This story was originally published in First Person.
This is about a community, a way of life and a changing world. And it's set in the meatworks, in Wairoa.
Roughly 25,000 people work in meat processing in New Zealand. Much of it is seasonal work.
Until recently, most workers have been on collective contracts - the season ends, they leave, the new season starts, they come back on the same contract - with any adjustments having been negotiated by their Employer and their Union.
Most employers do retain this system.
New Zealand's largest meat company, by turnover, is Silver Fern Farms. At the height of the season it employs 7,000 workers - and roughly 6,000 of them are on collective contracts. Silver Fern Farms says it gets along fine with the Meat Workers Union - and that collective contracts respect all parties.
But AFFCO, owned by the Talley family, is changing the old order dramatically. It won't hire workers back on collective contracts. Increasingly, if you want to work for AFFCO, you have to sign an Individual Employment Agreement (IEA). No IEA effectively means no job.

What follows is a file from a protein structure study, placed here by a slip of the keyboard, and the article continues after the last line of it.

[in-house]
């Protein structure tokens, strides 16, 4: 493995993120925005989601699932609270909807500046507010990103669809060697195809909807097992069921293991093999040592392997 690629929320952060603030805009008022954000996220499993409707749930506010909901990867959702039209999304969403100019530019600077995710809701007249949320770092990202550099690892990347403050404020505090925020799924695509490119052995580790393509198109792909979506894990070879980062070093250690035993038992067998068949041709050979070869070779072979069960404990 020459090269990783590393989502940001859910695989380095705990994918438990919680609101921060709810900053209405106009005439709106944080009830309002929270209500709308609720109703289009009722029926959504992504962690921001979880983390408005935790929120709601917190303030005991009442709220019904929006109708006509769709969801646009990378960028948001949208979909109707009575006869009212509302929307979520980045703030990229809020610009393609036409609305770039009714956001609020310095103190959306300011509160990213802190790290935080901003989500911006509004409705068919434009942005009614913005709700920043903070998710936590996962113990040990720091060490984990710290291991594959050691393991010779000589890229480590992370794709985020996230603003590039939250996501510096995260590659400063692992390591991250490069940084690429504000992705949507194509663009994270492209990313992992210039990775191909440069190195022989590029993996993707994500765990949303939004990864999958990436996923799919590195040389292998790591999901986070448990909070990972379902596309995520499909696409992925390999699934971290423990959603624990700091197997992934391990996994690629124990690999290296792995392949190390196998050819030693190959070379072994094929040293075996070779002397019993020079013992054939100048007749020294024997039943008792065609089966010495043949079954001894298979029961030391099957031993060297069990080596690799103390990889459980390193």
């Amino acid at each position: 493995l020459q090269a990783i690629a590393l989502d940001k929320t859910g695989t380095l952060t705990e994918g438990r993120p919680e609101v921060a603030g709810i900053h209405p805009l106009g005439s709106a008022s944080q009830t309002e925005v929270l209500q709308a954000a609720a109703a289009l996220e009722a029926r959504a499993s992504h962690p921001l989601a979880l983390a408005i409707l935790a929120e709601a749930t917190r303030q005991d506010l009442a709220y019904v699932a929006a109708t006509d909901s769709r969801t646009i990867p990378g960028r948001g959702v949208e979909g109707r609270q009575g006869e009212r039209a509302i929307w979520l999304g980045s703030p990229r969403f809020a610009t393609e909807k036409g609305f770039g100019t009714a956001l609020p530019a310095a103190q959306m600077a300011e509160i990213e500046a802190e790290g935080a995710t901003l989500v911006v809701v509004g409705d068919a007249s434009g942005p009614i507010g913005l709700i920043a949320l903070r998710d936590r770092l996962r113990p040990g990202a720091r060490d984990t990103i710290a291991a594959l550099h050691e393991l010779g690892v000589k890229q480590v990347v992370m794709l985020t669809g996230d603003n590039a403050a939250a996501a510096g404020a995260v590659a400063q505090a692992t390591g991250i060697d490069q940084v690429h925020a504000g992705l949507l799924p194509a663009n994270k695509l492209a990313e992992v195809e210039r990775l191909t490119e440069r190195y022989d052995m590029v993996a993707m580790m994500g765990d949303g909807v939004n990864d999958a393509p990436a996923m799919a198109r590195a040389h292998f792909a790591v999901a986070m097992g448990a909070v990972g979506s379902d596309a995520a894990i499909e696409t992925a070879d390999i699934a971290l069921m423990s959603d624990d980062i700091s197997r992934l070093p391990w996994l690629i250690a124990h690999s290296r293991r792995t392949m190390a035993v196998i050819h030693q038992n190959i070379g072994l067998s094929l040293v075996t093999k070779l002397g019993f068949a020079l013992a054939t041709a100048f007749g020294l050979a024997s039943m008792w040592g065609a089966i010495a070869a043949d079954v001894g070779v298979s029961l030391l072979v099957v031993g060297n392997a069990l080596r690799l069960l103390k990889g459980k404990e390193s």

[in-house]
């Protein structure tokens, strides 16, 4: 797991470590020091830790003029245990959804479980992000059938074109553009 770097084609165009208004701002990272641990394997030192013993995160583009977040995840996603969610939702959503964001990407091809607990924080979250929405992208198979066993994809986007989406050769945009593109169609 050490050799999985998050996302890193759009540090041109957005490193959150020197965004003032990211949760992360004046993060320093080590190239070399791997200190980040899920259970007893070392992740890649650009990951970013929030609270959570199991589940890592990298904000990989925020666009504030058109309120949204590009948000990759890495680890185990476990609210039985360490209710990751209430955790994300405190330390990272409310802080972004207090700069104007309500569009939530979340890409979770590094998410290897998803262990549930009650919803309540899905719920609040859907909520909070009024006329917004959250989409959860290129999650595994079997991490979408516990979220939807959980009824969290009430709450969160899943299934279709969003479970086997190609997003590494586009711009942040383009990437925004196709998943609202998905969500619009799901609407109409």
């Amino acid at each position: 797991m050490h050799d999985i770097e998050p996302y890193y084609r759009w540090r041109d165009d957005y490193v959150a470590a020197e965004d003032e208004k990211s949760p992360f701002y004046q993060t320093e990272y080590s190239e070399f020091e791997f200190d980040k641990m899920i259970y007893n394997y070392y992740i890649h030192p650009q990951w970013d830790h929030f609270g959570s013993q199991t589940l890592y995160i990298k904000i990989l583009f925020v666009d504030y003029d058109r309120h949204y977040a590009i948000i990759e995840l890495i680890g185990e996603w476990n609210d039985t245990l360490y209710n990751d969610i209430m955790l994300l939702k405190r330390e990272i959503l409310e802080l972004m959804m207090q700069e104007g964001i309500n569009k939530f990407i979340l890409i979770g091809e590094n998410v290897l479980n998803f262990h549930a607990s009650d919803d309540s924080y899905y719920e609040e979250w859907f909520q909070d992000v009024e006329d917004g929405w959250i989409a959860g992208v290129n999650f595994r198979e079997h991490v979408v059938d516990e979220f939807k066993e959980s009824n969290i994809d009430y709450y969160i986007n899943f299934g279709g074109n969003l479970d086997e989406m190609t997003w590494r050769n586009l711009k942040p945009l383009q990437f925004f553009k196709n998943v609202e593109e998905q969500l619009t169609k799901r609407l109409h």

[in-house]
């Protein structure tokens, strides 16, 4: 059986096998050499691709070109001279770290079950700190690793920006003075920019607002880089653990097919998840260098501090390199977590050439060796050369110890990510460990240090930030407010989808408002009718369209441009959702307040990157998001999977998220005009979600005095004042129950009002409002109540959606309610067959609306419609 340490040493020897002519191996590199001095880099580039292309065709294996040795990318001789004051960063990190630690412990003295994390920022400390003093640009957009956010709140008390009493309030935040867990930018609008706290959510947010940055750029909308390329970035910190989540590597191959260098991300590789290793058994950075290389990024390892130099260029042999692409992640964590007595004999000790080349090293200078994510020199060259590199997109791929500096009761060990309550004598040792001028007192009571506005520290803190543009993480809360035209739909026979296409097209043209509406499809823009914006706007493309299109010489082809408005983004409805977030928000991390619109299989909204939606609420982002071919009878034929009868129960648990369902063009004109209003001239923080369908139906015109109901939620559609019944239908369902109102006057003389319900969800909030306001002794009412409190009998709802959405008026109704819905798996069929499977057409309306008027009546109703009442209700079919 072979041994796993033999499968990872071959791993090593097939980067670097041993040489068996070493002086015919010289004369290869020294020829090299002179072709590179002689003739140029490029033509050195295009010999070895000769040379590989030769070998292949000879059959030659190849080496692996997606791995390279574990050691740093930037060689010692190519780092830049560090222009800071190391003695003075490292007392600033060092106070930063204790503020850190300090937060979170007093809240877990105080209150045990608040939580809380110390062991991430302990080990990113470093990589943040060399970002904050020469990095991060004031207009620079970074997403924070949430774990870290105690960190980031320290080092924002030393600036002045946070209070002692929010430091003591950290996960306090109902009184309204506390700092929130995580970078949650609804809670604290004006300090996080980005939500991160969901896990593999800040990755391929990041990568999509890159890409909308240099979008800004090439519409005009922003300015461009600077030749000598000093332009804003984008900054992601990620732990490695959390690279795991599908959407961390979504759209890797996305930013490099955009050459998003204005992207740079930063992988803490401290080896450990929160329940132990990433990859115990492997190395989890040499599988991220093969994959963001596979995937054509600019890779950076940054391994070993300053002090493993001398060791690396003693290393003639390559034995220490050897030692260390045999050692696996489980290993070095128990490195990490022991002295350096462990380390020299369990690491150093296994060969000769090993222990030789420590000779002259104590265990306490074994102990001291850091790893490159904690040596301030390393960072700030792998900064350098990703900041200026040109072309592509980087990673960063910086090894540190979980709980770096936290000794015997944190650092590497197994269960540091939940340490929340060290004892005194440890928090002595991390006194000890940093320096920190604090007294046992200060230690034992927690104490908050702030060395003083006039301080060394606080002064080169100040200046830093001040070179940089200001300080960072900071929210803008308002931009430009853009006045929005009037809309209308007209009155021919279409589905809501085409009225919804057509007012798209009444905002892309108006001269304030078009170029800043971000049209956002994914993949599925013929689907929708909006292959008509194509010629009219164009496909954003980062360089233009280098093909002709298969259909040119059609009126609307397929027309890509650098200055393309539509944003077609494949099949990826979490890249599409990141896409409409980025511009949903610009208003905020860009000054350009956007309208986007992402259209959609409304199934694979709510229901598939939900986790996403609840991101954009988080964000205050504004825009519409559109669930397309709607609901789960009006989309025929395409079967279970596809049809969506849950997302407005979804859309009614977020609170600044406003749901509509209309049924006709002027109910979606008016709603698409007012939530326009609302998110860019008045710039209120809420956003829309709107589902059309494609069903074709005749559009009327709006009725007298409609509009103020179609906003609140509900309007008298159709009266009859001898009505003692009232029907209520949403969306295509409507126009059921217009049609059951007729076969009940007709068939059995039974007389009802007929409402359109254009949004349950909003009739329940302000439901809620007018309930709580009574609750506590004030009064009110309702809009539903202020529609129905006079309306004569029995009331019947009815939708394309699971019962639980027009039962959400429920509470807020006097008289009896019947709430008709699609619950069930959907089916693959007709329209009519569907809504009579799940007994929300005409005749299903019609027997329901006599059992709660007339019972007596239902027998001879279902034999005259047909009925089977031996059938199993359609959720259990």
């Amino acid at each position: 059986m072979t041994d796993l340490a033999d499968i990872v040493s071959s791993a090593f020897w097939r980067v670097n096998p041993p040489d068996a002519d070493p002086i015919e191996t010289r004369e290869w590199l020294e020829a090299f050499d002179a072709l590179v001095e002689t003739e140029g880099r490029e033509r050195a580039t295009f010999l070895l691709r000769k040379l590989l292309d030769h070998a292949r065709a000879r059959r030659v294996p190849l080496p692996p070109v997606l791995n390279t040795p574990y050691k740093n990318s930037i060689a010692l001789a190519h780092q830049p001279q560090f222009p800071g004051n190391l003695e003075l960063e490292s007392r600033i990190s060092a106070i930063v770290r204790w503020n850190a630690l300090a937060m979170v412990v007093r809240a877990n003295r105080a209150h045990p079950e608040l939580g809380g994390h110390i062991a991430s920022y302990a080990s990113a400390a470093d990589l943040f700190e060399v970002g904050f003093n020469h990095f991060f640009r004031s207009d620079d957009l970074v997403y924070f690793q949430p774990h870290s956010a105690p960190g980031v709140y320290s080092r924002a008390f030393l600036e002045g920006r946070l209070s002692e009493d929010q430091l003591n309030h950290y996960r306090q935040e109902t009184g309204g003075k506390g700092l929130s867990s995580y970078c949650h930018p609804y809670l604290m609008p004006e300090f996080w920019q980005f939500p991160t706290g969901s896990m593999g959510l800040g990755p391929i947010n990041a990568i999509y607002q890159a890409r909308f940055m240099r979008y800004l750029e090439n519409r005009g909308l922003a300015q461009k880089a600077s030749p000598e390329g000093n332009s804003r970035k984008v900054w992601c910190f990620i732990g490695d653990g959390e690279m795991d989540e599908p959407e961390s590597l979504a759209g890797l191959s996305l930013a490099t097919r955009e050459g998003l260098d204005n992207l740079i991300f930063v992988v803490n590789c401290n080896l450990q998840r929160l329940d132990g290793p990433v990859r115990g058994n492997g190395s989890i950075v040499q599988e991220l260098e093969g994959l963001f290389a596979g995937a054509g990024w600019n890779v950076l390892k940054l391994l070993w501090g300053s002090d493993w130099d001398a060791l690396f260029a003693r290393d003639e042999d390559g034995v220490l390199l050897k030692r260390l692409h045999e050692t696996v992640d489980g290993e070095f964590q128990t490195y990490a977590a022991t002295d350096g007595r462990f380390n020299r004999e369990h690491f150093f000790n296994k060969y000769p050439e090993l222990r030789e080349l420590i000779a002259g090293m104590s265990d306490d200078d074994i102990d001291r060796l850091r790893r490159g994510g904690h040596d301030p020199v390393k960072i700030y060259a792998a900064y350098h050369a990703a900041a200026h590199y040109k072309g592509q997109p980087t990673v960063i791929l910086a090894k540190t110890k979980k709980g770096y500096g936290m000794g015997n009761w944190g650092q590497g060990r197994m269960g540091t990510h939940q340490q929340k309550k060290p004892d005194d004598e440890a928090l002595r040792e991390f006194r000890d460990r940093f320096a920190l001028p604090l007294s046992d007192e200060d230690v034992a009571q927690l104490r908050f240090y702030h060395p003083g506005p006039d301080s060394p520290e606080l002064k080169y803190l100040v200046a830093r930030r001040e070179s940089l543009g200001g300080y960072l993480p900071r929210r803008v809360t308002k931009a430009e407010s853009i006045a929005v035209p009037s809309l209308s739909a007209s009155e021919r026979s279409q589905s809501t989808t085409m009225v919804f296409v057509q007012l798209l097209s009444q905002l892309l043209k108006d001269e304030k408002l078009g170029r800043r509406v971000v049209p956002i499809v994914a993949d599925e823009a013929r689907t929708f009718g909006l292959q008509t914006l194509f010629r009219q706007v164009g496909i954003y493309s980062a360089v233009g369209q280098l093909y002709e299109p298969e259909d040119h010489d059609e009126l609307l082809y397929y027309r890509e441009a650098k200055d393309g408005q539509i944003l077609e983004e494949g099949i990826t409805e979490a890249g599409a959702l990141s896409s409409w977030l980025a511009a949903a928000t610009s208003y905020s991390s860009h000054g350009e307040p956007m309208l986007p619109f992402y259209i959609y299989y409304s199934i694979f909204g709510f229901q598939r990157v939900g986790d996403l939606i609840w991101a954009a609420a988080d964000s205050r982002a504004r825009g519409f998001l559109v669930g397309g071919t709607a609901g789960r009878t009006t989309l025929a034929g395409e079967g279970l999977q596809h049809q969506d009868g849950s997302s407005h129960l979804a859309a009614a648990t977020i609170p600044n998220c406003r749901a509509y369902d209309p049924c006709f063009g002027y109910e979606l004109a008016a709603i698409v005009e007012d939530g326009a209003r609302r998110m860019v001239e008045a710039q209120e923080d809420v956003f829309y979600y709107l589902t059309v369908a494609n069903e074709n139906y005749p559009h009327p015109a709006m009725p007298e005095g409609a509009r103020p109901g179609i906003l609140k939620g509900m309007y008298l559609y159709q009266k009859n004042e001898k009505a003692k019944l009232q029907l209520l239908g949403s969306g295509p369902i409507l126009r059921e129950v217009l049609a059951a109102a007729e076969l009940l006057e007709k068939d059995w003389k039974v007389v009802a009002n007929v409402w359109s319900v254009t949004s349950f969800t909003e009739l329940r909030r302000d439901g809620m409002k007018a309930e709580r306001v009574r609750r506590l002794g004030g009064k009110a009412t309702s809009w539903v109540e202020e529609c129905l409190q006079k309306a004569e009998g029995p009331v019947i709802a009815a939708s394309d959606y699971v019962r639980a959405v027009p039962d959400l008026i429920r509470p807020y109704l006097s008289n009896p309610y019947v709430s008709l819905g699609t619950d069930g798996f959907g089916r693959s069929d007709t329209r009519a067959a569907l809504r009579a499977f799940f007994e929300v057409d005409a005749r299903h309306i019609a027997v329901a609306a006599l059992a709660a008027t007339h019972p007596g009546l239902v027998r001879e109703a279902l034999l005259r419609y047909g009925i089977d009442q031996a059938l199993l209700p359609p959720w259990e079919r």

And in one meat processing plant after another, AFFCO's workers are falling into line. Many don’t want to, but they need the work and say they have no choice.
But in Wairoa, they're holding out. Over 150 workers are refusing to sign IEAs, meaning they're not going back to work.
Frank, who has been at the meatworks for 38 years, says it's not about the money.
"It's not about the money at all, it's about our right to negotiate...and our health and safety."
The Meat Workers Union is currently challenging AFFCO's position in the Employment Court, and AFFCO says the current proceedings mean it can't participate in this podcast.
So, what of the workers themselves?
This podcast, recorded in Wairoa, tells their story.